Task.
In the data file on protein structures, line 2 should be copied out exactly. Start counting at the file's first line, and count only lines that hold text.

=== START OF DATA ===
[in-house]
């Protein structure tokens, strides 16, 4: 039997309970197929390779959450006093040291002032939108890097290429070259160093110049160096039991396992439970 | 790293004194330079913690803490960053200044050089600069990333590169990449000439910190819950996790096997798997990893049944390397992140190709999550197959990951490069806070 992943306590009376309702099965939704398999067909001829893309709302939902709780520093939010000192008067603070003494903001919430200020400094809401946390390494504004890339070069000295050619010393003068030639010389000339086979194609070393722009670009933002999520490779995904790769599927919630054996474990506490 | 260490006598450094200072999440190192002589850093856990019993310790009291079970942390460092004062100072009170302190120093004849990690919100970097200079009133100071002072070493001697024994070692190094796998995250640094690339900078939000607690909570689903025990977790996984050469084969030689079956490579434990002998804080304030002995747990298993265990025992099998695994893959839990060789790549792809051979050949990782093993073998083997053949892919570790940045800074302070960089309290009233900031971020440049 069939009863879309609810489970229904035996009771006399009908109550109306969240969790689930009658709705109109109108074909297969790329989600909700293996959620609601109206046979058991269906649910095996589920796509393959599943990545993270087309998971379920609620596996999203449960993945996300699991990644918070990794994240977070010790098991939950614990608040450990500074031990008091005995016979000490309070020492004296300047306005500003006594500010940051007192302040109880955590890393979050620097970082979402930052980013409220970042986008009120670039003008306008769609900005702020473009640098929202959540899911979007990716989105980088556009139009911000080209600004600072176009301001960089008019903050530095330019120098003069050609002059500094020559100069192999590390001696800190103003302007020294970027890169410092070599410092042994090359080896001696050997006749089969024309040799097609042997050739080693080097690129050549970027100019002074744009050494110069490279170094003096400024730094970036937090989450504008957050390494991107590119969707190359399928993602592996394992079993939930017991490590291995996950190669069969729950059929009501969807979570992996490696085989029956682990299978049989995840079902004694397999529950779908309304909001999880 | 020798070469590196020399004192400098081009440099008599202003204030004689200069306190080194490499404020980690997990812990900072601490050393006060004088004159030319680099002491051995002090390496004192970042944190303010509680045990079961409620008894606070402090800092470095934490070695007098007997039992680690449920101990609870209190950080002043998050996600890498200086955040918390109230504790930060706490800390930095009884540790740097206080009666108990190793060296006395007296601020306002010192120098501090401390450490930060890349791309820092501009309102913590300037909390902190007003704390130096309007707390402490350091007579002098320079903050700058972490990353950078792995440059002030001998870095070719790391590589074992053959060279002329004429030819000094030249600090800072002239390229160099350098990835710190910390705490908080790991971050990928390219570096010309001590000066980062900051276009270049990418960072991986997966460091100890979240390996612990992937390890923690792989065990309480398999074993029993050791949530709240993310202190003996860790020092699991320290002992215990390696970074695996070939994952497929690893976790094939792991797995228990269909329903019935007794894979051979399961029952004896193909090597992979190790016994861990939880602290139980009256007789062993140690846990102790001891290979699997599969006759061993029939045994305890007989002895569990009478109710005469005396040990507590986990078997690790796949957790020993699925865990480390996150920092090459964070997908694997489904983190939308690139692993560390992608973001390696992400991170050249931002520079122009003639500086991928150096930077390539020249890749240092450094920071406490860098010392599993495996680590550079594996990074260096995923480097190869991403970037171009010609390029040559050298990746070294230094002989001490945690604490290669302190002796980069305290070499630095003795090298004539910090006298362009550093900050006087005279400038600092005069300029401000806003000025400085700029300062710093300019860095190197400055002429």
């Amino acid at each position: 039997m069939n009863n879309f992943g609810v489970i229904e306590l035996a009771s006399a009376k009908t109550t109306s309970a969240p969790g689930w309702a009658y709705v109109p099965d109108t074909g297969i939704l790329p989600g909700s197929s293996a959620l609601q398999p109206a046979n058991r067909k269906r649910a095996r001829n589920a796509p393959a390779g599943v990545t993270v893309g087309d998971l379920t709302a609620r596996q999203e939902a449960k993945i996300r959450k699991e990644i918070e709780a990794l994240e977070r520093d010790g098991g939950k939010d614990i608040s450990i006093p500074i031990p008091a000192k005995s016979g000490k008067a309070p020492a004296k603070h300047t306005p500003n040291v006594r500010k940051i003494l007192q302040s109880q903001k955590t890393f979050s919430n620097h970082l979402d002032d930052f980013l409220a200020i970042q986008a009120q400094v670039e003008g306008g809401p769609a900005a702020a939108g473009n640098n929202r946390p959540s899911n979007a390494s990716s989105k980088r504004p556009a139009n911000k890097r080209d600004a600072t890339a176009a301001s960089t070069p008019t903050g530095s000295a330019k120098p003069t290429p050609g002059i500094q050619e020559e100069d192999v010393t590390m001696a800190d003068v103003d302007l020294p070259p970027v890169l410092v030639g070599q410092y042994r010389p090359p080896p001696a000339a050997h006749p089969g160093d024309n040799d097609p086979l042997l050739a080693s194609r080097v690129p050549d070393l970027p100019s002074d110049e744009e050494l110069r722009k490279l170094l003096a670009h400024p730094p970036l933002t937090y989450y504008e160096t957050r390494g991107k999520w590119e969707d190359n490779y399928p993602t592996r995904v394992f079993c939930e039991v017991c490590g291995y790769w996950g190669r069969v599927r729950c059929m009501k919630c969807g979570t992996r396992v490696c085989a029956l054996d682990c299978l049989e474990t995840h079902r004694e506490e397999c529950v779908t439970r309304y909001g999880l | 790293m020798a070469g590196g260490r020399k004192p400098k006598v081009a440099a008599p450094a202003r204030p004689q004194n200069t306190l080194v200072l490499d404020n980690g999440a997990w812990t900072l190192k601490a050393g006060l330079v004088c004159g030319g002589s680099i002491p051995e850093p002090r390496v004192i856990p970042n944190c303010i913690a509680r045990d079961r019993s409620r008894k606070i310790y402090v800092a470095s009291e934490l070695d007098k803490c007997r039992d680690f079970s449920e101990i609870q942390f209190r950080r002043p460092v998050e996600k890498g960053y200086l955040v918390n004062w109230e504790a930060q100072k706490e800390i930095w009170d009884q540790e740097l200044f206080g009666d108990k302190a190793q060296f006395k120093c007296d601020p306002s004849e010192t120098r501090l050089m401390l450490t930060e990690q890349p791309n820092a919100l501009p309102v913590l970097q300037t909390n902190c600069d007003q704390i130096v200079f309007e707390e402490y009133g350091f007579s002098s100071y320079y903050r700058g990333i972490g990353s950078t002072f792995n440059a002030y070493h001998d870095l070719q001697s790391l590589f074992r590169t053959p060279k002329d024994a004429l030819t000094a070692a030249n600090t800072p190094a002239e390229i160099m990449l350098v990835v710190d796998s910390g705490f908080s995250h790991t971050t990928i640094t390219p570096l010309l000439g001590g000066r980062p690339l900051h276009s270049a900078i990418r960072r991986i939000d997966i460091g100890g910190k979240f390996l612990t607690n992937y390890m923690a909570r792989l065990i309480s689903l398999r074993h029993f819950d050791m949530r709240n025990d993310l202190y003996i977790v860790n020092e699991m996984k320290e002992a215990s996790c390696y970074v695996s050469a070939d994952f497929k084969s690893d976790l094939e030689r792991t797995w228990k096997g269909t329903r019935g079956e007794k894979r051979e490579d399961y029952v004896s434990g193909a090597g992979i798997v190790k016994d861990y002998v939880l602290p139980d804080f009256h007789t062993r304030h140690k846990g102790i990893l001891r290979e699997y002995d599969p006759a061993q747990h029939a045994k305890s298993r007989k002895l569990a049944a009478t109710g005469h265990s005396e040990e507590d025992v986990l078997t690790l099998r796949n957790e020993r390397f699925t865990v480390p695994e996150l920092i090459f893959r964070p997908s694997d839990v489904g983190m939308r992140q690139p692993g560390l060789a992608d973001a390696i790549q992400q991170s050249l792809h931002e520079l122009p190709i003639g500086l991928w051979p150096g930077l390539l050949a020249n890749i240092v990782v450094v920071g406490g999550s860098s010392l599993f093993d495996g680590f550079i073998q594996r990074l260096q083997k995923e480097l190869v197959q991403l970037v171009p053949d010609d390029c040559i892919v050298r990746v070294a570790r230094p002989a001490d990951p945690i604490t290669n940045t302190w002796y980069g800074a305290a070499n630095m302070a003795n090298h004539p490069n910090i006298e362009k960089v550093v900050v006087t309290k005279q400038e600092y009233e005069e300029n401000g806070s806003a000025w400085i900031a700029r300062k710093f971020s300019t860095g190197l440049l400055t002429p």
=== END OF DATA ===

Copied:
């Protein structure tokens, strides 16, 4: 039997309970197929390779959450006093040291002032939108890097290429070259160093110049160096039991396992439970 | 790293004194330079913690803490960053200044050089600069990333590169990449000439910190819950996790096997798997990893049944390397992140190709999550197959990951490069806070 992943306590009376309702099965939704398999067909001829893309709302939902709780520093939010000192008067603070003494903001919430200020400094809401946390390494504004890339070069000295050619010393003068030639010389000339086979194609070393722009670009933002999520490779995904790769599927919630054996474990506490 | 260490006598450094200072999440190192002589850093856990019993310790009291079970942390460092004062100072009170302190120093004849990690919100970097200079009133100071002072070493001697024994070692190094796998995250640094690339900078939000607690909570689903025990977790996984050469084969030689079956490579434990002998804080304030002995747990298993265990025992099998695994893959839990060789790549792809051979050949990782093993073998083997053949892919570790940045800074302070960089309290009233900031971020440049 069939009863879309609810489970229904035996009771006399009908109550109306969240969790689930009658709705109109109108074909297969790329989600909700293996959620609601109206046979058991269906649910095996589920796509393959599943990545993270087309998971379920609620596996999203449960993945996300699991990644918070990794994240977070010790098991939950614990608040450990500074031990008091005995016979000490309070020492004296300047306005500003006594500010940051007192302040109880955590890393979050620097970082979402930052980013409220970042986008009120670039003008306008769609900005702020473009640098929202959540899911979007990716989105980088556009139009911000080209600004600072176009301001960089008019903050530095330019120098003069050609002059500094020559100069192999590390001696800190103003302007020294970027890169410092070599410092042994090359080896001696050997006749089969024309040799097609042997050739080693080097690129050549970027100019002074744009050494110069490279170094003096400024730094970036937090989450504008957050390494991107590119969707190359399928993602592996394992079993939930017991490590291995996950190669069969729950059929009501969807979570992996490696085989029956682990299978049989995840079902004694397999529950779908309304909001999880 | 020798070469590196020399004192400098081009440099008599202003204030004689200069306190080194490499404020980690997990812990900072601490050393006060004088004159030319680099002491051995002090390496004192970042944190303010509680045990079961409620008894606070402090800092470095934490070695007098007997039992680690449920101990609870209190950080002043998050996600890498200086955040918390109230504790930060706490800390930095009884540790740097206080009666108990190793060296006395007296601020306002010192120098501090401390450490930060890349791309820092501009309102913590300037909390902190007003704390130096309007707390402490350091007579002098320079903050700058972490990353950078792995440059002030001998870095070719790391590589074992053959060279002329004429030819000094030249600090800072002239390229160099350098990835710190910390705490908080790991971050990928390219570096010309001590000066980062900051276009270049990418960072991986997966460091100890979240390996612990992937390890923690792989065990309480398999074993029993050791949530709240993310202190003996860790020092699991320290002992215990390696970074695996070939994952497929690893976790094939792991797995228990269909329903019935007794894979051979399961029952004896193909090597992979190790016994861990939880602290139980009256007789062993140690846990102790001891290979699997599969006759061993029939045994305890007989002895569990009478109710005469005396040990507590986990078997690790796949957790020993699925865990480390996150920092090459964070997908694997489904983190939308690139692993560390992608973001390696992400991170050249931002520079122009003639500086991928150096930077390539020249890749240092450094920071406490860098010392599993495996680590550079594996990074260096995923480097190869991403970037171009010609390029040559050298990746070294230094002989001490945690604490290669302190002796980069305290070499630095003795090298004539910090006298362009550093900050006087005279400038600092005069300029401000806003000025400085700029300062710093300019860095190197400055002429």